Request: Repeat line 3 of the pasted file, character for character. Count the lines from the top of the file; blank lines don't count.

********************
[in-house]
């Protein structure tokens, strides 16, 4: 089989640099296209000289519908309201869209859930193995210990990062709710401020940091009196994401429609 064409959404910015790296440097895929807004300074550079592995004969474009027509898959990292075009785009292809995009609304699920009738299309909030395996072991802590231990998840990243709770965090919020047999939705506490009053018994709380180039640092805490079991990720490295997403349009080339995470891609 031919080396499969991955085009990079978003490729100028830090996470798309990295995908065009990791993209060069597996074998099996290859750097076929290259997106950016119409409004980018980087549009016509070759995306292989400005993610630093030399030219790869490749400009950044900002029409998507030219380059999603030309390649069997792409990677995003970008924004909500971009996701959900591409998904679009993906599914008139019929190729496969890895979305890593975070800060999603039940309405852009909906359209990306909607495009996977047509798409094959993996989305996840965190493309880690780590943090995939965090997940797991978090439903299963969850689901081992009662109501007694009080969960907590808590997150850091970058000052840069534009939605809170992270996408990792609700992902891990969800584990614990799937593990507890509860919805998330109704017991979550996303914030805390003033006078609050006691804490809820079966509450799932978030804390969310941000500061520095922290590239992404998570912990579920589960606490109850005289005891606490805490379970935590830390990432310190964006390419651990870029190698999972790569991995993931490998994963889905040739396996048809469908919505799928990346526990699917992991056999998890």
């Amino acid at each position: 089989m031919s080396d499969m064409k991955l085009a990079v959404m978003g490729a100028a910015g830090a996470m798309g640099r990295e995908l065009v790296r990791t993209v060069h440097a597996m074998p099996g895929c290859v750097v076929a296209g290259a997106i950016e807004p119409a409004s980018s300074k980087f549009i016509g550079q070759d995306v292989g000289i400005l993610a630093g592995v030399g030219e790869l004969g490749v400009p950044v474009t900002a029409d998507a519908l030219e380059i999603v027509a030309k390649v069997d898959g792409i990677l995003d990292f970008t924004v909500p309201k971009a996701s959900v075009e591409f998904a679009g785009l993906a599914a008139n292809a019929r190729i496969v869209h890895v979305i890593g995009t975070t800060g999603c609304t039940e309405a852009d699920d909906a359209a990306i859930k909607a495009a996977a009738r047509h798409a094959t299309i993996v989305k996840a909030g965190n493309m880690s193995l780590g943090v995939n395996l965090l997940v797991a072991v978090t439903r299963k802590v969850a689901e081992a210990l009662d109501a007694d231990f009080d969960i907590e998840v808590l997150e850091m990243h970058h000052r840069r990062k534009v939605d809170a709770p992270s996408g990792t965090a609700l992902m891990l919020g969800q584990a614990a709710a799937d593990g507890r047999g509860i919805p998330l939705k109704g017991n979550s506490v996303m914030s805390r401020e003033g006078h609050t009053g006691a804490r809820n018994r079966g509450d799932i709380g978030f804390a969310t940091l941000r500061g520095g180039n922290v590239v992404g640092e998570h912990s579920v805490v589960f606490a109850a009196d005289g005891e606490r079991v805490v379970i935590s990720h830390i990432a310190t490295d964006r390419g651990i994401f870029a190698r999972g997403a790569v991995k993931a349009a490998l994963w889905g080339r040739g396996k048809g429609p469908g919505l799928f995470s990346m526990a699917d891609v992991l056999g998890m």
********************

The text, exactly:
């Amino acid at each position: 089989m031919s080396d499969m064409k991955l085009a990079v959404m978003g490729a100028a910015g830090a996470m798309g640099r990295e995908l065009v790296r990791t993209v060069h440097a597996m074998p099996g895929c290859v750097v076929a296209g290259a997106i950016e807004p119409a409004s980018s300074k980087f549009i016509g550079q070759d995306v292989g000289i400005l993610a630093g592995v030399g030219e790869l004969g490749v400009p950044v474009t900002a029409d998507a519908l030219e380059i999603v027509a030309k390649v069997d898959g792409i990677l995003d990292f970008t924004v909500p309201k971009a996701s959900v075009e591409f998904a679009g785009l993906a599914a008139n292809a019929r190729i496969v869209h890895v979305i890593g995009t975070t800060g999603c609304t039940e309405a852009d699920d909906a359209a990306i859930k909607a495009a996977a009738r047509h798409a094959t299309i993996v989305k996840a909030g965190n493309m880690s193995l780590g943090v995939n395996l965090l997940v797991a072991v978090t439903r299963k802590v969850a689901e081992a210990l009662d109501a007694d231990f009080d969960i907590e998840v808590l997150e850091m990243h970058h000052r840069r990062k534009v939605d809170a709770p992270s996408g990792t965090a609700l992902m891990l919020g969800q584990a614990a709710a799937d593990g507890r047999g509860i919805p998330l939705k109704g017991n979550s506490v996303m914030s805390r401020e003033g006078h609050t009053g006691a804490r809820n018994r079966g509450d799932i709380g978030f804390a969310t940091l941000r500061g520095g180039n922290v590239v992404g640092e998570h912990s579920v805490v589960f606490a109850a009196d005289g005891e606490r079991v805490v379970i935590s990720h830390i990432a310190t490295d964006r390419g651990i994401f870029a190698r999972g997403a790569v991995k993931a349009a490998l994963w889905g080339r040739g396996k048809g429609p469908g919505l799928f995470s990346m526990a699917d891609v992991l056999g998890m």